All About the New Moon
What is a New Moon?
The New Moon is the first phase of the moon and marks the start of a new lunar cycle.
It happens when the moon is between the Sun and the Earth, and the three are aligned. During this time, the moon is near the Sun, rises and sets with it, and travels with the Sun during the day. Because of its proximity to the Sun, the part of the moon that is shadowed is facing towards the Earth, which is why it becomes invisible to us. While the new moon is invisible to the naked eye, it is visible with special equipment.
The lunar cycle (the moon orbiting the Earth) lasts for about a month, or 29.5 days, which means that there is a New Moon once a month.
During the new moon, the satellite is lit up from behind towards the Earth and completely invisible. After a couple of days, a slim crescent moon can be seen, and only after a week does the waxing Moon phase start when the moon is 50% illuminated.
The new moon is significant in many cultures, as it marks the beginning of each month in their calendars. The Hebrew, Chinese, and Hindu calendars are Lunisolar calendars, which means that the dates indicate the Moon phases and the time of the solar year. The Islamic calendar is a Lunar calendar, as it is based on the monthly cycles of the Moon's phases.
New Moon Dates for 2021:
In the United States, the new moon will occur on the following dates:
- January 12 at 11:00 P.M.
- February 11 at 01:05 P.M.
- March 13 at 04:21 A.M.
- April 11 at 09:30 P.M.
- May 11 at 01:59 P.M.
- June 10 at 05:52 A.M.
- July 9 at 08:16 P.M.
- August 8 at 08:50 A.M.
- September 6 at 07:51 P.M.
- October 6 at 06:05 A.M.
- November 4 at 04:14 P.M.
- December 4 at 01:43 A.M.
The Phases of the Moon
The phases of the Moon are determined by how much of the sunlight illuminating the surface of the Moon we can see from Earth. On average, a lunar cycle, or synodic month, lasts for 29.53 days. The way in which we can observe the Moon in the sky varies according to the movements of its orbit around the Earth, and the Earth's orbit around the Sun.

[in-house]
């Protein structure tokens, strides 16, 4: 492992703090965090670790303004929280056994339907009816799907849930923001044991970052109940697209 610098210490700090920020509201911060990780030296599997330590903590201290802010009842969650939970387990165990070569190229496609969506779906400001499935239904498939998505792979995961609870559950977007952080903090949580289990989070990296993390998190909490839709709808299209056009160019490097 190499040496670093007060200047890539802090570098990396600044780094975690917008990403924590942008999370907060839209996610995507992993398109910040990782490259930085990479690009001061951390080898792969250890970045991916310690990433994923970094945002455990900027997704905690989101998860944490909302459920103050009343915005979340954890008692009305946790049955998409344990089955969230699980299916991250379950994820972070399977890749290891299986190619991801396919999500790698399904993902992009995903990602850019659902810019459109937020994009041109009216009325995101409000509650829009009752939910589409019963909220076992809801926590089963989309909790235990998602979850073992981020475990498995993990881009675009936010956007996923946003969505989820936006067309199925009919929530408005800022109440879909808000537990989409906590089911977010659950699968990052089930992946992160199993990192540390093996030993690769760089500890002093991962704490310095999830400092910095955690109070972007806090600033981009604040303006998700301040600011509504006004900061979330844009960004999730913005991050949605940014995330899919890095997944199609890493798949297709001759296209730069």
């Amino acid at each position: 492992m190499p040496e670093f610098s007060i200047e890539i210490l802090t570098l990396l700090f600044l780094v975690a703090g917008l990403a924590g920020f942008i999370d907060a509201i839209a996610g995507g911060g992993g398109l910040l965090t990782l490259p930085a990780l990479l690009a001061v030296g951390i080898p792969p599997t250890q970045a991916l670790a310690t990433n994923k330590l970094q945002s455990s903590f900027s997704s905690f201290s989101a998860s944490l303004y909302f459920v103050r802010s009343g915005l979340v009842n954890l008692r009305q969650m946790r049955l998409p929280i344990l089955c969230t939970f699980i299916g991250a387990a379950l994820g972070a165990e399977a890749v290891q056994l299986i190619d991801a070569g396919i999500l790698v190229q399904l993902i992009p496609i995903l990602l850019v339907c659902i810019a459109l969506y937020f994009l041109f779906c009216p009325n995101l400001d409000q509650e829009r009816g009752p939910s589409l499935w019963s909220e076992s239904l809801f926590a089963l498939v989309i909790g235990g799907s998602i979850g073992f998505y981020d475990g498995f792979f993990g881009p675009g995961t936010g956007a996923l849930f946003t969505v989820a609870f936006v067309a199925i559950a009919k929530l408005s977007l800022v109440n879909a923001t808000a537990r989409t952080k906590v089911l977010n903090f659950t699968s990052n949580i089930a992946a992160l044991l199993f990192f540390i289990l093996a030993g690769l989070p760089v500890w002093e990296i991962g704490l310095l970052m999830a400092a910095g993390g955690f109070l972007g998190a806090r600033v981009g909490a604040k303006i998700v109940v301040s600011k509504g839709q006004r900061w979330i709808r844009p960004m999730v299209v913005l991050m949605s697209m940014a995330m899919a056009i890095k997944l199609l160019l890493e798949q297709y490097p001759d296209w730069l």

There are four phases of the Moon: the new moon, first quarter, full moon, and the last quarter. Between each phase there are intermediate phases, in which the Moon appears either crescent or gibbous. These phases last for around 7.38 days.
The crescent and gibbous phases can be waxing or waning. When the moon is waxing it means it is growing in illumination, and when it is waning it means the illumination is decreasing.
The duration between the new moon to the full moon, or vice versa, can go from 13 days to 15 days.
The New Moon and Solar Eclipses
Solar eclipses happen around two to three times a year, and only when there is a New Moon. For a solar eclipse to happen, the Sun, Moon, and Earth have to be perfectly aligned meaning that the Moon is closest to the ecliptic plane.
During a solar eclipse, the Moon blocks the sunlight, causing the Earth to be completely shadowed during the day.
In 2021 there are two solar eclipses: on June 10 and on December 4th.
Facts About the New Moon
- The new moon phase is the best one to observe other celestial objects such as planets, stars, galaxies, and meteor showers. This is because the nights are darker during the new moon.
- The Moon and its gravitational pull have influences over the tides. This force causes the oceans to bulge. When the Sun, Moon, and Earth are aligned, the gravitational pull is stronger, which is why the New Moon causes high tides.
- Some farmers and gardeners base the planting of their crops around the moon phases, starting to plant the soil during the New Moon.
- Some people believe that the period during the new moon, when the Moon is waxing, is the best period to cut hair, for lusciousness and shine.
- In some cultures, the new moon signified a kind of rebirth. This is why many civilizations based their ceremonies and rituals around the appearance of the new moon.
- On July 20, 1969, the United States sent the first man to the moon.
- Learn about the different Moon Phases.